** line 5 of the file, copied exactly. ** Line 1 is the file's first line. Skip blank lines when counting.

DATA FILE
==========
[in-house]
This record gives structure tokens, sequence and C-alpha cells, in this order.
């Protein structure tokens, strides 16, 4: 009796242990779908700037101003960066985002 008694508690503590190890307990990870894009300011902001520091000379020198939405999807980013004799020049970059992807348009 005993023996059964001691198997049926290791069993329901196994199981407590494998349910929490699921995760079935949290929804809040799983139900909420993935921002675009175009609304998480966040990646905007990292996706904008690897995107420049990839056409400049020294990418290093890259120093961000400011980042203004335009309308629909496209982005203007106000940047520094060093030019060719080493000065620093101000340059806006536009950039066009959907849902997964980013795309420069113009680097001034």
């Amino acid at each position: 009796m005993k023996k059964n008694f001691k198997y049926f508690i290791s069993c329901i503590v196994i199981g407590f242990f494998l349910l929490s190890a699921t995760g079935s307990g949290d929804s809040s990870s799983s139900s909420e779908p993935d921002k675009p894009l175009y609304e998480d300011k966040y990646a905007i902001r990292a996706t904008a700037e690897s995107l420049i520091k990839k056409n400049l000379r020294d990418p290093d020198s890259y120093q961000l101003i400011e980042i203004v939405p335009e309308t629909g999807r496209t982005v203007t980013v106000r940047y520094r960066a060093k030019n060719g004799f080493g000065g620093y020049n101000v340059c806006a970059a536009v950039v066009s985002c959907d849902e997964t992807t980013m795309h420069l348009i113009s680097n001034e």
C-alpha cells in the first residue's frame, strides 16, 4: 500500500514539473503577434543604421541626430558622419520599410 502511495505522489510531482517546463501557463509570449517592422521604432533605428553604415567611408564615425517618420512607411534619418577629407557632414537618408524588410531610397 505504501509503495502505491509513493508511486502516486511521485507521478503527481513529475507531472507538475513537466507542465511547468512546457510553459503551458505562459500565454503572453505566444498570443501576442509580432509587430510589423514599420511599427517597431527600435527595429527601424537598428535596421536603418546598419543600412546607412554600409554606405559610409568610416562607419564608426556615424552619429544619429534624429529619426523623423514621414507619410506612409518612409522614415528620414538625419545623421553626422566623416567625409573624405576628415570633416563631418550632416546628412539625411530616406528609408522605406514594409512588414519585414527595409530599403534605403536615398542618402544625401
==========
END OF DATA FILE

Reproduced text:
C-alpha cells in the first residue's frame, strides 16, 4: 500500500514539473503577434543604421541626430558622419520599410 502511495505522489510531482517546463501557463509570449517592422521604432533605428553604415567611408564615425517618420512607411534619418577629407557632414537618408524588410531610397 505504501509503495502505491509513493508511486502516486511521485507521478503527481513529475507531472507538475513537466507542465511547468512546457510553459503551458505562459500565454503572453505566444498570443501576442509580432509587430510589423514599420511599427517597431527600435527595429527601424537598428535596421536603418546598419543600412546607412554600409554606405559610409568610416562607419564608426556615424552619429544619429534624429529619426523623423514621414507619410506612409518612409522614415528620414538625419545623421553626422566623416567625409573624405576628415570633416563631418550632416546628412539625411530616406528609408522605406514594409512588414519585414527595409530599403534605403536615398542618402544625401